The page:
Some members of Congress are questioning the wisdom of the Pentagon’s spending $744,000 on a soccer field to keep captives busy outside a $39 million penitentiary-style building at the U.S. Navy base at Guantánamo Bay, Cuba.
“Seven hundred and fifty thousand dollars for crying out loud?” Rep. Gus Bilirakis, R-Fla., told Tampa’s NBC affiliate, WFLA. “Our deficit this year is $1.2 trillion and we’re spending this kind of money on terrorists?”
Prison camp commanders unveiled the 28,000-square-foot soccer field during a visit last week by reporters on the base to cover a Pakistani man’s guilty plea to war crimes. Commanders called it part of the cost of doing business at the remote outpost and keeping captives diverted at the detention center.
The yard opens in April after contractors install latrines and goals — the latest sign that Congress has thoroughly thwarted President Barack Obama’s ambition of emptying the prison camps by sending some captives home and others to prisons in the United States.
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Bilirakis, in his third term representing some Tampa suburbs, led the charge of indignation over the expense, dashing off a letter to Defense Secretary Leon Panetta. Fellow Florida Republican Rep. Dennis Ross of Lakeland, went further, and introduced the “NO FIELD Act.”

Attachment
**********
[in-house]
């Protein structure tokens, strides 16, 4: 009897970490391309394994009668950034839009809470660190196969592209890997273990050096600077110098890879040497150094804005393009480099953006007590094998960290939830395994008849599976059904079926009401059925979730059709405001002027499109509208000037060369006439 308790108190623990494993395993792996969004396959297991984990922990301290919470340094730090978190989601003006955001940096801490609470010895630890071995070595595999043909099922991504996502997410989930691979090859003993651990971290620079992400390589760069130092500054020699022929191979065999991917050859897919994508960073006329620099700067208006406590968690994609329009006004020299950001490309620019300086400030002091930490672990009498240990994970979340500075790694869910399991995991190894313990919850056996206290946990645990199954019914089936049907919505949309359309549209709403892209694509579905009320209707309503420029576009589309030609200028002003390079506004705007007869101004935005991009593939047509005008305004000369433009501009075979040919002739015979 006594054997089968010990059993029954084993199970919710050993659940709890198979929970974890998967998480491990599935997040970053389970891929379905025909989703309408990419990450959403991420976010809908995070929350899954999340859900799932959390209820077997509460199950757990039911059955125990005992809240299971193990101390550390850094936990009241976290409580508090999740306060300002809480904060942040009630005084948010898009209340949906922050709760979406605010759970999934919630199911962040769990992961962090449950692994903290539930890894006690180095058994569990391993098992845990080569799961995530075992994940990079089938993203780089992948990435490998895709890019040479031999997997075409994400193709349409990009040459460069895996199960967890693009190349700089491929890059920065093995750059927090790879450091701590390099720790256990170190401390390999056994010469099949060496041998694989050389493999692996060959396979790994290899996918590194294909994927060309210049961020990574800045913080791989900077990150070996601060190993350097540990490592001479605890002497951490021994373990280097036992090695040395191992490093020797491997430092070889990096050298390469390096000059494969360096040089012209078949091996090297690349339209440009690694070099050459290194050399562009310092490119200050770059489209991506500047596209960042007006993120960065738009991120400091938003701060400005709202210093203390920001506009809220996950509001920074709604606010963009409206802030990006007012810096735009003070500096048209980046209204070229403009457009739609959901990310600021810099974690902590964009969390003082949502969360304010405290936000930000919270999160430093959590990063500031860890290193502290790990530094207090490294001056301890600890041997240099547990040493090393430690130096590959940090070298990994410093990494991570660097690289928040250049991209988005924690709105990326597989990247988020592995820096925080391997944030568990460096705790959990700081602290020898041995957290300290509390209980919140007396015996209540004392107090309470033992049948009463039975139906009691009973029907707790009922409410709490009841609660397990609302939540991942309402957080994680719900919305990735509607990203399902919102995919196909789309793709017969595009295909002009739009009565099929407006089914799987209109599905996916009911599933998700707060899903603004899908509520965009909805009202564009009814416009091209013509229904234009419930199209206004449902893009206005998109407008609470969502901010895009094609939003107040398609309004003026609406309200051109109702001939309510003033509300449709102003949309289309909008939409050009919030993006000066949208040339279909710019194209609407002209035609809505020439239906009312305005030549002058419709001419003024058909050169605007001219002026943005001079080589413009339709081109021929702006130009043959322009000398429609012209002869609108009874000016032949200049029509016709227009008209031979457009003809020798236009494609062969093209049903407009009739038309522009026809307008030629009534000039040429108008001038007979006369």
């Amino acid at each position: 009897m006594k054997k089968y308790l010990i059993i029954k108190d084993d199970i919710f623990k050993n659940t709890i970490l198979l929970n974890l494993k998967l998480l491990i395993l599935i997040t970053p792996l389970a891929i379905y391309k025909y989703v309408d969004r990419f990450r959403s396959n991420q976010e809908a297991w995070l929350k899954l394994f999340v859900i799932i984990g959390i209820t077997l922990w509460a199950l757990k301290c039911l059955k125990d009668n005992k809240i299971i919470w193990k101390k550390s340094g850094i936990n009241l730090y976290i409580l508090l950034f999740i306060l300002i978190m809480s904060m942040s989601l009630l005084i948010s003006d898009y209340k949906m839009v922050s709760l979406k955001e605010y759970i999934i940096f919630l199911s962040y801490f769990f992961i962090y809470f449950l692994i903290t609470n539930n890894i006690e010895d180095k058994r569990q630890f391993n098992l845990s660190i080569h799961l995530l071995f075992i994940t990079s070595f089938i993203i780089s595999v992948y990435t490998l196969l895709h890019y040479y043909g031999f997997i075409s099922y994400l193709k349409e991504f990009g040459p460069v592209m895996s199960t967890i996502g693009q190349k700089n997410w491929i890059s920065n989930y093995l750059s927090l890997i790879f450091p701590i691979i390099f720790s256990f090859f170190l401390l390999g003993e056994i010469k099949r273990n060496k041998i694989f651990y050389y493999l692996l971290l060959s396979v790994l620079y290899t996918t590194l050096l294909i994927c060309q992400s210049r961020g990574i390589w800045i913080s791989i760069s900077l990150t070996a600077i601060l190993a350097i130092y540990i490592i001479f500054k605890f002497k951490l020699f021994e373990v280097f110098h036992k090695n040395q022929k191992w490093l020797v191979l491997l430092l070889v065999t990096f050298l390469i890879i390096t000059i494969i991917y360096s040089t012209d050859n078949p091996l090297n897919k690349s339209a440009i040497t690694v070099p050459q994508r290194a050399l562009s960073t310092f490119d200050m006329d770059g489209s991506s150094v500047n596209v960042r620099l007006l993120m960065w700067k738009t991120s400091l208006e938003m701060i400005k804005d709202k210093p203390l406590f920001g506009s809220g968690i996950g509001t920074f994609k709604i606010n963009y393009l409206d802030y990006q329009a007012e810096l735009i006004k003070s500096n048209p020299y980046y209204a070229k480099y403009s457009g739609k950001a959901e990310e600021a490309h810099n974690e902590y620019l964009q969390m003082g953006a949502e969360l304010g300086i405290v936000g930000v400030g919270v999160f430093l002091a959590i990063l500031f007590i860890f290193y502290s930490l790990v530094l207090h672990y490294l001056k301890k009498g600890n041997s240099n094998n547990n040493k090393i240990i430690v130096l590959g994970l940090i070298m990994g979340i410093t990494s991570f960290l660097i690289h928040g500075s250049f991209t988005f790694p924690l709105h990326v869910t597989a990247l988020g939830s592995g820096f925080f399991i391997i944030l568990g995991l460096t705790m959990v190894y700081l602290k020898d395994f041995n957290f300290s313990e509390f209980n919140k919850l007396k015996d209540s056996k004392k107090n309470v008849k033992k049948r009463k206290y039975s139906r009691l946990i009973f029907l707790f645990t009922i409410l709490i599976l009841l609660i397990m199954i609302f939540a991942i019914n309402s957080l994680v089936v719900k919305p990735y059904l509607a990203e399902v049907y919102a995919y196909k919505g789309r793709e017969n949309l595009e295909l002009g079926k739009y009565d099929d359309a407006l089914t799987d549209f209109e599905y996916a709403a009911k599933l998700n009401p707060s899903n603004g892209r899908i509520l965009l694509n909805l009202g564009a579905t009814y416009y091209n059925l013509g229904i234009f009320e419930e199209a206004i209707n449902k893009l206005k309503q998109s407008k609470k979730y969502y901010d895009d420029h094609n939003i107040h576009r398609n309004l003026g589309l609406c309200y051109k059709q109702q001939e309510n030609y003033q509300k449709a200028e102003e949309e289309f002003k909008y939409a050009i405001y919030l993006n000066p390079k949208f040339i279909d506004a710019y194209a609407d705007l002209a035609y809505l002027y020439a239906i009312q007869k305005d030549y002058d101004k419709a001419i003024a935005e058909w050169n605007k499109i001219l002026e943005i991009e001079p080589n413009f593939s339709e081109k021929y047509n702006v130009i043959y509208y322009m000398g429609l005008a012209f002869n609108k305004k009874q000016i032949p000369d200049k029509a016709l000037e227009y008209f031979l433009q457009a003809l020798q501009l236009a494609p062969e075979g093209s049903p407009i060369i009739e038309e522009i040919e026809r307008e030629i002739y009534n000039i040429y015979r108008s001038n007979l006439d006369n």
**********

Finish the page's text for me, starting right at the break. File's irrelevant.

It’s short for None of Our Funds for the Interest, Exercise, or Leisure of Detainees Act, and proposes to strip the Defense Department’s 2013 budget by $750,000.
“Gitmo should not be a place of comfort,” said Ross, a freshman in Congress. “It should house the worst of the worst of the world’s terrorists, not be a training ground for the World Cup.”
First-term Kansas Republican Rep. Tim Huelskamp made a social media moment out of his dissatisfaction. He asked an apparently unaware Defense Secretary Leon Panetta about the expense at a hearing Wednesday — then tweeted the Pentagon chief’s ignorance.
“Just asked Sec. Panetta if he knew about Gitmo Soccer Field. He said ‘No,’ ” the former farmer from Fowler, Kan., reported on his Twitter page.